Sunday, October 13, 2013

Thich Nhat Hanh's Engaged Buddhism

Thich Nhat Hanh is the kind of religious celebrity who doesn't seem to get wrapped up in celebrity and who, for me at least, hasn't gone stale.   While the celebrity thing is often an invitation for manipulation, as clearly happened with Mother Teresa, or a venue for personal aggrandizement, as with John Paul II, it doesn't seem to have made what the Vietnamese Buddhist monk represent seem tainted.

A few years back, finding that sitting still to meditate didn't work for me, I bought a recording of walking meditation which contained a dvd of him talking and of him giving a group instruction and a cd of "guided meditations" by one of his students. I have found those to work for me far better than sitting does.   When my young niece watched the dvd she was struck at how a fly landed on his face and he didn't stop talking or brush it aside, which she took as a proof of humble gentleness.  

Since then I've listened to a number of talks given by him, online.  One of the things that impresses me is his advocacy for engaged Buddhism, Buddhism that actively engages in social justice and against wrong doing for the wider world.  

Here is a recent On Being show, containing an interview Krista Tippet conducted with Thich Nhat Hanh  and some commentary.   You can find the complete interview she conducted with a lot more information at the show website.  One of the most interesting parts of it is what Cheri Maples, a police captain has to say about what she's learned from Hanh's teaching and how it interacts with her work which is frequently problematic, if not at odds with Buddhism.  From the show transcript:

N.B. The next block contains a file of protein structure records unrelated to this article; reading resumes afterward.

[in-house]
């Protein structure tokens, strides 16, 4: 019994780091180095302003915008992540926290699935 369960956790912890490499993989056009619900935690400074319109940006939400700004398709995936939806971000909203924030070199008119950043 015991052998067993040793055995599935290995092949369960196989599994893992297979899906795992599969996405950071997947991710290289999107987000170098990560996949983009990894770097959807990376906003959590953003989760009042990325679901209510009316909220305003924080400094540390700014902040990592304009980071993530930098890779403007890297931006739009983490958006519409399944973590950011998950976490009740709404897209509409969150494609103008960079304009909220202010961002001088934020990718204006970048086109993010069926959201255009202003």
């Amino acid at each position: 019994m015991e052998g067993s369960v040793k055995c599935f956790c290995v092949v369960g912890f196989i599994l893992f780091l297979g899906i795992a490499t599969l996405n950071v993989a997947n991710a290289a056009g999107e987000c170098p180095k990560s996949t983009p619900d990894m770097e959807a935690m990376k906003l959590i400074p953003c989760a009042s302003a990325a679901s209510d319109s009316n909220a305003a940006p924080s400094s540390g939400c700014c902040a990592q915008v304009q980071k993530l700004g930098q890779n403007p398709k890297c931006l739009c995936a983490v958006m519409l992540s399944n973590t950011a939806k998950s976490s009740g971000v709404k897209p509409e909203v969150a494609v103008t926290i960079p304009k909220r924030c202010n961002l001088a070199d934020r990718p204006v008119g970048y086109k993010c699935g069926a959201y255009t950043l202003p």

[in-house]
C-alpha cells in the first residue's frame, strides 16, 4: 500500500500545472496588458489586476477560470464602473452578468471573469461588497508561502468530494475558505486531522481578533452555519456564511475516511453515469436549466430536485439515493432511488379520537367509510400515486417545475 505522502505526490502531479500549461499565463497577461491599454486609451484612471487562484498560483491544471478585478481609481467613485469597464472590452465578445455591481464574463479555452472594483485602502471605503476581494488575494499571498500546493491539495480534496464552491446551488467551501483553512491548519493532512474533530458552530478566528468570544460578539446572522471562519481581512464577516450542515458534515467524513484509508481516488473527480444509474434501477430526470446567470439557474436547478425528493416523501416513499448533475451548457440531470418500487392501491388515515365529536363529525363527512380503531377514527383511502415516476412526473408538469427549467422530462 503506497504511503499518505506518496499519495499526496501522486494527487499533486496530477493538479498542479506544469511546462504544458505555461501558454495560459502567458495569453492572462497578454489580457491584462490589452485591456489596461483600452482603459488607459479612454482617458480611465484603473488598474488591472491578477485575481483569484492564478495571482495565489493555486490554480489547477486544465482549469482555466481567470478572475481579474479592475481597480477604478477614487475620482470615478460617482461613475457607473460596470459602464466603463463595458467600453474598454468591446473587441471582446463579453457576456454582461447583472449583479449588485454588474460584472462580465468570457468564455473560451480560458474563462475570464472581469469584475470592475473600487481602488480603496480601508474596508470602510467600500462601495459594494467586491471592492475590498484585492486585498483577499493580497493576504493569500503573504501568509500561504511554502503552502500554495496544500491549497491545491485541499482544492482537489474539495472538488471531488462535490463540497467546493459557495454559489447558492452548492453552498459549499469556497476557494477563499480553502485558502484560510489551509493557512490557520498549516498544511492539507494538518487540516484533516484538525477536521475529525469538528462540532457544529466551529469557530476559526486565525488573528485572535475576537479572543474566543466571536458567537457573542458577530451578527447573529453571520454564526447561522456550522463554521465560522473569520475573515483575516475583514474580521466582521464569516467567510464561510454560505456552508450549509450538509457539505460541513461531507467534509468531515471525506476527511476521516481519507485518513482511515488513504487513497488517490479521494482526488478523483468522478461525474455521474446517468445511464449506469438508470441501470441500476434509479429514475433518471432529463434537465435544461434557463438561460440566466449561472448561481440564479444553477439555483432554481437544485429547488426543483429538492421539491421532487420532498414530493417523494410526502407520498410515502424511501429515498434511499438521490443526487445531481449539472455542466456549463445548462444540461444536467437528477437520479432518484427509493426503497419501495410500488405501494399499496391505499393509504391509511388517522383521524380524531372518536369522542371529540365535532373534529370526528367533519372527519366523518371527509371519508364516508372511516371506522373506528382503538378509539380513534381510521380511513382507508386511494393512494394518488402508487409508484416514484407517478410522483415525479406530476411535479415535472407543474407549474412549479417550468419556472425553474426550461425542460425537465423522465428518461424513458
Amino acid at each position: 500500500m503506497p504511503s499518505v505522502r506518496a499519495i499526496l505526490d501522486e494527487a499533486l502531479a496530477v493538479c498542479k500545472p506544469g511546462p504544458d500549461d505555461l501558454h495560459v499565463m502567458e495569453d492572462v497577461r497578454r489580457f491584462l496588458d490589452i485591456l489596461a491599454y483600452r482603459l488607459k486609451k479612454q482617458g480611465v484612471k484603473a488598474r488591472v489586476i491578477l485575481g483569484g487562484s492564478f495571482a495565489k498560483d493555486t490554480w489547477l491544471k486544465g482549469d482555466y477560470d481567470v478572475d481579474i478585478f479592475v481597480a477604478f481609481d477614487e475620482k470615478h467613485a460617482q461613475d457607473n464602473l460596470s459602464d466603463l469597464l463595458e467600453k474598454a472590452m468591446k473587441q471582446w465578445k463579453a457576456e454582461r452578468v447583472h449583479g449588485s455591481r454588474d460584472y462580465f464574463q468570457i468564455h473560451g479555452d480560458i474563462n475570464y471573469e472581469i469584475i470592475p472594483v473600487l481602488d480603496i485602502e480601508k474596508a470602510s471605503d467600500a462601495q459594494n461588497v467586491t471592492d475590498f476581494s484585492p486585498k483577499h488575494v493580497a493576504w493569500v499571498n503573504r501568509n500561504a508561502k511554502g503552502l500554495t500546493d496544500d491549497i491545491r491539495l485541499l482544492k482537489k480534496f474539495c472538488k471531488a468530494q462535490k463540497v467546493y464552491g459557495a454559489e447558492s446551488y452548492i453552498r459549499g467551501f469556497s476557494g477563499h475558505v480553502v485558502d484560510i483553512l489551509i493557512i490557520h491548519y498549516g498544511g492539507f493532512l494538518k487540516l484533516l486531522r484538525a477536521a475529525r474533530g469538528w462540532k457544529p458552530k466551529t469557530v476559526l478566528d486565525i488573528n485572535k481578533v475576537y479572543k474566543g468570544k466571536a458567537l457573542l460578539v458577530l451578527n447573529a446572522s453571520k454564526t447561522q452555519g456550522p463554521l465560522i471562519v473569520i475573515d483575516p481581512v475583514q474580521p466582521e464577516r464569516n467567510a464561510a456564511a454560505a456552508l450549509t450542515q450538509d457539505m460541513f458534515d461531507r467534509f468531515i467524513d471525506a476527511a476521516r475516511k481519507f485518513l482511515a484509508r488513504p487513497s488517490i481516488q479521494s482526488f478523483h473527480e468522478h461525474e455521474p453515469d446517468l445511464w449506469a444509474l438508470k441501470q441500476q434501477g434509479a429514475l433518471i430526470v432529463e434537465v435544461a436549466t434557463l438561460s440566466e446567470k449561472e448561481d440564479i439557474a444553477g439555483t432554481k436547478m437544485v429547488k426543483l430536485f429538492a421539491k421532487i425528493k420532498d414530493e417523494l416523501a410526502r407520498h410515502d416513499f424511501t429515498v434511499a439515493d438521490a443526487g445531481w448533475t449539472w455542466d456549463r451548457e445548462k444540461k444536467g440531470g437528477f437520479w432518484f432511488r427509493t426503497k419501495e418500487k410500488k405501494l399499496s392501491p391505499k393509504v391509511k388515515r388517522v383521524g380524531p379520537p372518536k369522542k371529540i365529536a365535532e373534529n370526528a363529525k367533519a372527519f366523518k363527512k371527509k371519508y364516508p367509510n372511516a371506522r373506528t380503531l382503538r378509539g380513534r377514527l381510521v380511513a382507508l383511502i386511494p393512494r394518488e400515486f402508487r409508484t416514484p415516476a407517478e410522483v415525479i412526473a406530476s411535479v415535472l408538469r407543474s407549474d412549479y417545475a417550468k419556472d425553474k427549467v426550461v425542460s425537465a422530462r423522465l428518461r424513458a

And what happened to me is my heart started to soften and kind of break open for the first time. I had gotten very mechanical about how I was doing my job. I had no idea that I had shut down that way. And I came home and, especially that first week when it was so new and everything felt so fresh, I started to understand that, in a very, very deep level, that it's possible to bring this into your work as a cop because, as my energy started to change, the energy that I got back from other people started to change, even including the people that I had to arrest and take to jail.

But probably the first example of that was I was on a domestic violence call, and it was one of these calls where I would have just arrested the guy. I would have just, 'Hey, enough's enough,' you know? This was a scenario where breaking up is hard to do, and there was a little girl, and they were exchanging custody. And he was kind of holding the little girl hostage, not wanting to give her back to Mom. And there had been no violence that had taken place, but both Mom and the little girl were very scared and intimidated. And ordinarily I would have said, 'That's it,' slapped the handcuffs on him, taken him to jail. But something stopped me, and it was I had just come out of this retreat. And I got the little girl, got him to give me the little girl, took care of her, got her and her mom set, told them just to leave, went back. And I just talked to this guy from my heart, and, within five minutes, I mean, I've got this big gun belt on. I'm about 5'3". Right? And this guy's like 6'6". And he's bawling, you know. And I'm holding this guy with this big gun belt on and everything. And he was just in incredible pain, and that's what I started realizing we deal with is misplaced anger because people are in incredible pain.

So I ran into him three days later in a little store on Willy Street, where I lived at the time. And this guy comes, he sees me off-duty, he picks me up, gives me this big bear hug and said, 'You saved my life that night. Thank you.' And so when you have experiences like that, and you start to realize, 'Well, what am I doing different here?' I mean, really, it's about softening your heart. When you're a police officer and you do this work, you need to find a way to be able to maintain both the compassionate bodhisattva within you and the fierce bodhisattva and know when each is called for and how to combine the two. And once you start down this path, it's possible to learn that.

I am not a Buddhist, though I have a lot of respect for the religion and enough regard for it to find its distortion and cheapening into a fad and a fashion distasteful.  The engaged Buddhism movement, which Hanh is a part of, is a wonderful development which I hope increases.

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